From Dean Dowd on January 30, 2009 in General Remodel
Are you a homeowner based in Boston? If you dwell in the Athens of America and youre undecided about remodeling, veteran construction expert Tom Frangos has some advice for you. Toms company, Build America, has reliably serviced Boston, Northeast Massachusetts, and southern New Hampshire for 23 years. The company specializes in high-quality turn-key construction and solar services. Heres Toms guest post about remodeling in todays economy.
What improvements to your home make sense under current economic circumstances?
There are definite regional differences in answering the question. Because we deal in the Northeast, let me speak to that question there. Other regions, especially overbuilt ones, will be substantially different.
Background on Beantown
Metro Boston, a/k/a The Hub or Beantown, has a very strong and diverse industry base made up of higher education, medicine, financial services, and high technology. It also was not subject to heavy overbuilding simply because the large tracts of land available in some other parts of the country are not available here. Many neighborhoods are between 100-200 years old as a result, which is not the case elsewhere.
This combination or relatively scarce supply of land and a healthy economy leads to renovation of the current supply vs. building new. However, because of the age of many buildings, this isnt for everybody. Very old homes in the close-in suburbs typically used asbestos in a number of places. Lead paint was also very common. These two items can lead to expensive fixes in very old homes. However, most of these costs are recoverable because the value in the city and close-in suburbs remains well-established. Boston has seen little loss in the value of homes compared to most other large cities, yet some neighborhoods remain definitely more desirable than others. Its the old location thing at work here.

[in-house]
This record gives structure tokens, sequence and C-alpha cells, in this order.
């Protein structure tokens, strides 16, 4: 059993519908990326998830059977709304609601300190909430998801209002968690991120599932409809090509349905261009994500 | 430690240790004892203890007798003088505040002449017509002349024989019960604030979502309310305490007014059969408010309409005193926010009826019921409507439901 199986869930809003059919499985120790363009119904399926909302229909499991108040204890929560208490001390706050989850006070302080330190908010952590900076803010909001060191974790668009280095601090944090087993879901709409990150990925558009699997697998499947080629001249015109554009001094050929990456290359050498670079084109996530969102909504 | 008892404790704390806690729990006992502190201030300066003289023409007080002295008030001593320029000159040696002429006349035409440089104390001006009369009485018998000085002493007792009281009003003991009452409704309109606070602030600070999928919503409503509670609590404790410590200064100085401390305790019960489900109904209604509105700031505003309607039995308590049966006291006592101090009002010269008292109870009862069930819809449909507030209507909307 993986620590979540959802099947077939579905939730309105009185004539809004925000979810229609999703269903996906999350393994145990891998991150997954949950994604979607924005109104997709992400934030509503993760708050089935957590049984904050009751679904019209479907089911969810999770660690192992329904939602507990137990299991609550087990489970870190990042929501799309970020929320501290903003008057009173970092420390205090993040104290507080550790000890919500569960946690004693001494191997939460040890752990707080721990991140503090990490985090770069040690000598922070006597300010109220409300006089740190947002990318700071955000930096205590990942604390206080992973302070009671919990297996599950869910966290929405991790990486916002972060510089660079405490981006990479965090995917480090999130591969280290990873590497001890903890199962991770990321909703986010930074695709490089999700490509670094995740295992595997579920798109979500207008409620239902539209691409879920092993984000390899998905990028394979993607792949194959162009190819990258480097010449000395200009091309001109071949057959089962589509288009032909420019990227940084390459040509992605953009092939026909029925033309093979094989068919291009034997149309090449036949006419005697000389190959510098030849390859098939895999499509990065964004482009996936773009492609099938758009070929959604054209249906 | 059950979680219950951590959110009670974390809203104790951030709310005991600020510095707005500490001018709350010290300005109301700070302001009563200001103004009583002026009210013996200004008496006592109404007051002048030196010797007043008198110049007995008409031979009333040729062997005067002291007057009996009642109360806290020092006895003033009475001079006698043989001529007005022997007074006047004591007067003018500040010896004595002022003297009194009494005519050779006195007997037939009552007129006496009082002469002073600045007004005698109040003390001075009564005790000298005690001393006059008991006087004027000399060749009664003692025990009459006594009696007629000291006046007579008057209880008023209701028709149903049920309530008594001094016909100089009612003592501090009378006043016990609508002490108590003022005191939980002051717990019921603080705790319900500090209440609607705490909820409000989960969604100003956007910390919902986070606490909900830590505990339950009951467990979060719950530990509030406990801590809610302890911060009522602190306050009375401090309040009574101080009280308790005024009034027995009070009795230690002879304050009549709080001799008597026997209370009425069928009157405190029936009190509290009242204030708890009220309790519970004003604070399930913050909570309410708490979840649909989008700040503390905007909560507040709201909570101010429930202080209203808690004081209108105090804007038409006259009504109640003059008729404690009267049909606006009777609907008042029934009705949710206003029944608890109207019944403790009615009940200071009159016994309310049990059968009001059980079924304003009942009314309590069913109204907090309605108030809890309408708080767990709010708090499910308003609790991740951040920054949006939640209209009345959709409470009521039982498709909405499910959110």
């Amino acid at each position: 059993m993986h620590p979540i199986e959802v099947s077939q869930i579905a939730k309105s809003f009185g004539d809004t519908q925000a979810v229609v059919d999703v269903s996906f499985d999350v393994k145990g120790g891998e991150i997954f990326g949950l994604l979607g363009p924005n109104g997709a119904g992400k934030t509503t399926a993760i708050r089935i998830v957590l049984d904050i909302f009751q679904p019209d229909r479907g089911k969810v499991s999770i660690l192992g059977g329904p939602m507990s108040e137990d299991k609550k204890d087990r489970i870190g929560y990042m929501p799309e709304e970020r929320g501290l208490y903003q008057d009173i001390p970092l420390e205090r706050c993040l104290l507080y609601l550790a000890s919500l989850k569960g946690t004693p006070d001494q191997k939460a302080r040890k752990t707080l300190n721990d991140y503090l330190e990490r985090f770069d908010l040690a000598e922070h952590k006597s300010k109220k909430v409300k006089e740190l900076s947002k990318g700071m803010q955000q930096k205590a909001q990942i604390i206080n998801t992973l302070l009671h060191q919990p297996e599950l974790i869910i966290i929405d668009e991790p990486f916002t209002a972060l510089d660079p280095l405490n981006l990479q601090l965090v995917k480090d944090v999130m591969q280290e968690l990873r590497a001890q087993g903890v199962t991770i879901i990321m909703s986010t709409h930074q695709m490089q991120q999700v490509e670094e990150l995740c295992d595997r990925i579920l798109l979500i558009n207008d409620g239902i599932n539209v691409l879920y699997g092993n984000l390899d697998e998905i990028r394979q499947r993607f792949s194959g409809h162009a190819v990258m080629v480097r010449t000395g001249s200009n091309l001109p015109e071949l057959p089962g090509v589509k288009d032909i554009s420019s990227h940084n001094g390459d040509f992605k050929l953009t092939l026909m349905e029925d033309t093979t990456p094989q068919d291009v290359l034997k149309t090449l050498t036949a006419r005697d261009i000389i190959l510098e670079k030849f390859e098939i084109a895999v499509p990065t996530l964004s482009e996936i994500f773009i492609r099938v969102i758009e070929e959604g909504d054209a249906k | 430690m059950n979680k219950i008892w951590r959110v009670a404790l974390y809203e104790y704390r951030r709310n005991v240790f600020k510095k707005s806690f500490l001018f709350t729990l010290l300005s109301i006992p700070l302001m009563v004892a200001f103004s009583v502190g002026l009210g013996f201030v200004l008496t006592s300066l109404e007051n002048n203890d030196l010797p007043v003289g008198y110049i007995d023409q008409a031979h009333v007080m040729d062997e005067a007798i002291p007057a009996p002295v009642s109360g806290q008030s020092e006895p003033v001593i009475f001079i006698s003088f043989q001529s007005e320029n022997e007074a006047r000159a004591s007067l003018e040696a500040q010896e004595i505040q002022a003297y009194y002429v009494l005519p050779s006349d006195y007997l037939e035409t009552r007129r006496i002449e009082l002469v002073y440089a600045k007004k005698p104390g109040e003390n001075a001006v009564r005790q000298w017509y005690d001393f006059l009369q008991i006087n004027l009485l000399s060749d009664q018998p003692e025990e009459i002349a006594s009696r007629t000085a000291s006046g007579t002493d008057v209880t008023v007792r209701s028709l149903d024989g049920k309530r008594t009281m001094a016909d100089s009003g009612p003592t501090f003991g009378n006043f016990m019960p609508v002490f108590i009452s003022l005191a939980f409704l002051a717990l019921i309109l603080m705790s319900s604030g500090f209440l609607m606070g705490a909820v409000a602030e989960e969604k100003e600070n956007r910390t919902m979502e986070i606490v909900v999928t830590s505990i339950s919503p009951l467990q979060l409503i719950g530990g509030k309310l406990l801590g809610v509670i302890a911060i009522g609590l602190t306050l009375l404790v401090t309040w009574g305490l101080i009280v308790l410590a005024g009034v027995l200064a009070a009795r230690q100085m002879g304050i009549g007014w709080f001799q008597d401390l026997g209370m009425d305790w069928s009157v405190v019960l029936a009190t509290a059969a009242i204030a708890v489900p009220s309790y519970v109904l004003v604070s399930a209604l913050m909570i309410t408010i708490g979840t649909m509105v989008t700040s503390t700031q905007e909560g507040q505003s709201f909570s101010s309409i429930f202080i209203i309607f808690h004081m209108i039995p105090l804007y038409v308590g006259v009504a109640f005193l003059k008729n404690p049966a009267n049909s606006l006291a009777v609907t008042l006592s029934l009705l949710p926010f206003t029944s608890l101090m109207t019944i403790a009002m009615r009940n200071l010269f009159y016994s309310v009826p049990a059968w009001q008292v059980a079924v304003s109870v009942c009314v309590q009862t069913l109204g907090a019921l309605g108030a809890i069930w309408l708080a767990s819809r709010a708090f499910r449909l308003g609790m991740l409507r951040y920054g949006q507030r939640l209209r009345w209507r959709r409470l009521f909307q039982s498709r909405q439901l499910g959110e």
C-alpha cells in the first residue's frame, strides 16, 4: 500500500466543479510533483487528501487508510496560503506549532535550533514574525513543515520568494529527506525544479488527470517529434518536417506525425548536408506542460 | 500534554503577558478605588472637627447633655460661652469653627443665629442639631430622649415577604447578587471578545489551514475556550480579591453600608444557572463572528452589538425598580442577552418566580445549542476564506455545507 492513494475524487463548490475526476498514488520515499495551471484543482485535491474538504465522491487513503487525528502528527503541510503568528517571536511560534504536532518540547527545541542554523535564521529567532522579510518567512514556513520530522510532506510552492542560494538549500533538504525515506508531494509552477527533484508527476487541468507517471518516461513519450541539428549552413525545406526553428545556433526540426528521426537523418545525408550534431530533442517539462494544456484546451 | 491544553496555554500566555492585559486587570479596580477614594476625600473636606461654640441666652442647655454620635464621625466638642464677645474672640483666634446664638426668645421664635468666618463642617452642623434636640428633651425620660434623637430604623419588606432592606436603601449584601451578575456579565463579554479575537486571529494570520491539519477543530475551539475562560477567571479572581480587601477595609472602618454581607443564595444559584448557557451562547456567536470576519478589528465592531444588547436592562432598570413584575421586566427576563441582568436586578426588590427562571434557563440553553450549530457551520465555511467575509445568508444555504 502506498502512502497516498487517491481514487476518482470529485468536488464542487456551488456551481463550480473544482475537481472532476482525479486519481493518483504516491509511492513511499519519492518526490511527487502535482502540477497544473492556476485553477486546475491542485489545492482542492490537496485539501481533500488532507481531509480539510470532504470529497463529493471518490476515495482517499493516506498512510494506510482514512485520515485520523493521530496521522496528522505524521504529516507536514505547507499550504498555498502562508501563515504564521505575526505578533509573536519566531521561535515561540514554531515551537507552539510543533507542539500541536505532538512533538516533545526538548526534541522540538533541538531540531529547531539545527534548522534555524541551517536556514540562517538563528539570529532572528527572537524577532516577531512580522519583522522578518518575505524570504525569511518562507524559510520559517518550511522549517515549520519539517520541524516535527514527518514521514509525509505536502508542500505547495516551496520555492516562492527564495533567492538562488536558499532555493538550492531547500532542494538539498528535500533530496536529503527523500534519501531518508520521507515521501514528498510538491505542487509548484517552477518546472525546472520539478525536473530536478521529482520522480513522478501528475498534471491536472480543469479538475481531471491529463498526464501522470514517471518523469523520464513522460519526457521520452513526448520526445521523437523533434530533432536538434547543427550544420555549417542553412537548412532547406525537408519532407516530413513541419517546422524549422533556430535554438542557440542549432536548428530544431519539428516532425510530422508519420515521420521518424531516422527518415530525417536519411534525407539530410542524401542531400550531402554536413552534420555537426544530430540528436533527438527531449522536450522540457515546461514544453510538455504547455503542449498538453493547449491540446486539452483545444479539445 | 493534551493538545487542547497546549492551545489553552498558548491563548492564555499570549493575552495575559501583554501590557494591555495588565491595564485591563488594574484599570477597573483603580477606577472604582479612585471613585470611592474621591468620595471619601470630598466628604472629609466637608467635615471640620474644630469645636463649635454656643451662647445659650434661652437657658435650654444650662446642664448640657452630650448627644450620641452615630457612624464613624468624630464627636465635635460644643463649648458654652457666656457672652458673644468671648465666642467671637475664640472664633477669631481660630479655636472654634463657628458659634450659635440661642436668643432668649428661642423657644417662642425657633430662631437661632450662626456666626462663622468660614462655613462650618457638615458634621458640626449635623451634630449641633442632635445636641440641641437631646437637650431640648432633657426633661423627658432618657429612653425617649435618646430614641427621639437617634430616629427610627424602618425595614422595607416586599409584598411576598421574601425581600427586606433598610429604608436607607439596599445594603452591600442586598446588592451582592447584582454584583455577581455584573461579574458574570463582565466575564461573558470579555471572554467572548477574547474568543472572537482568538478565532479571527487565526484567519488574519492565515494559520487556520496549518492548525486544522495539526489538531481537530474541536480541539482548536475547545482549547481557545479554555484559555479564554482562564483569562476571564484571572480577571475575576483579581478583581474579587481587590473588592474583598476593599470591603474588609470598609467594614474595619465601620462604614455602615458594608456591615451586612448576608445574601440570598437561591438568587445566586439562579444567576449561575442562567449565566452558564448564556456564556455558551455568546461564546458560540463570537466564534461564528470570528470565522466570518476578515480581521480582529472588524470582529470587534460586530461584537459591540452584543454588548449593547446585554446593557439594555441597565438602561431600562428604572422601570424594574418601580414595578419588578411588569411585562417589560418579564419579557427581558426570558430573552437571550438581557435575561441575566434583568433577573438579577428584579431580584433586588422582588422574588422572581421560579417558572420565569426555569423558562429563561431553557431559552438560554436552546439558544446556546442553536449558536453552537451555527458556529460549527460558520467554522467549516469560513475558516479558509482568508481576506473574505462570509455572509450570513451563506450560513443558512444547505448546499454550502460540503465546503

Best Long-Term Investments
Additions and New Foundations
The larger jobs that make sense are 2nd story additions and additions on new foundations attached to the existing. These typically return more than 100%, whereas in other regions, this number is less attractive. Adding another story can double or triple the living area of an existing home in a good neighborhood. Because the land is so valuable, the incremental cost of such a large addition is relatively low compared to the overall value of the project. The result is a substantially new home at a much reduced cost compared to selling and buying a larger home in the same neighborhood. Plus, the second story, roof, heating system, electrical system, siding, etc. are all new. You just dont want to be the best house in a so-so neighborhood when all is said and done.
Because the Northeast is cold in the winter, heating is a big cost concern. The best long-term investment is the combo of closed-cell foam insulation, geothermal heating and cooling, and solar energy. Paybacks are in the 5-10 year range on the initial cost difference between these and more conventional insulation, heating/cooling and electric system installations, but the paybacks can be massive. If you consider the life of these systems is 25 years or more and they pay back in 10 years or less, theres a good 15 years of 70% to 85% energy savings vs. conventional.
I recently did the numbers on a new beachfront home in southern New Hampshire. It showed there would be a cost savings of $125,000 over the life of these systems! Now thats what you call green building! However, youll need to live in your castle for the 25 years if you want to achieve these results. The question of whether youll get a premium when you sell is still left up to the market, unfortunately.
Tom Frangos, President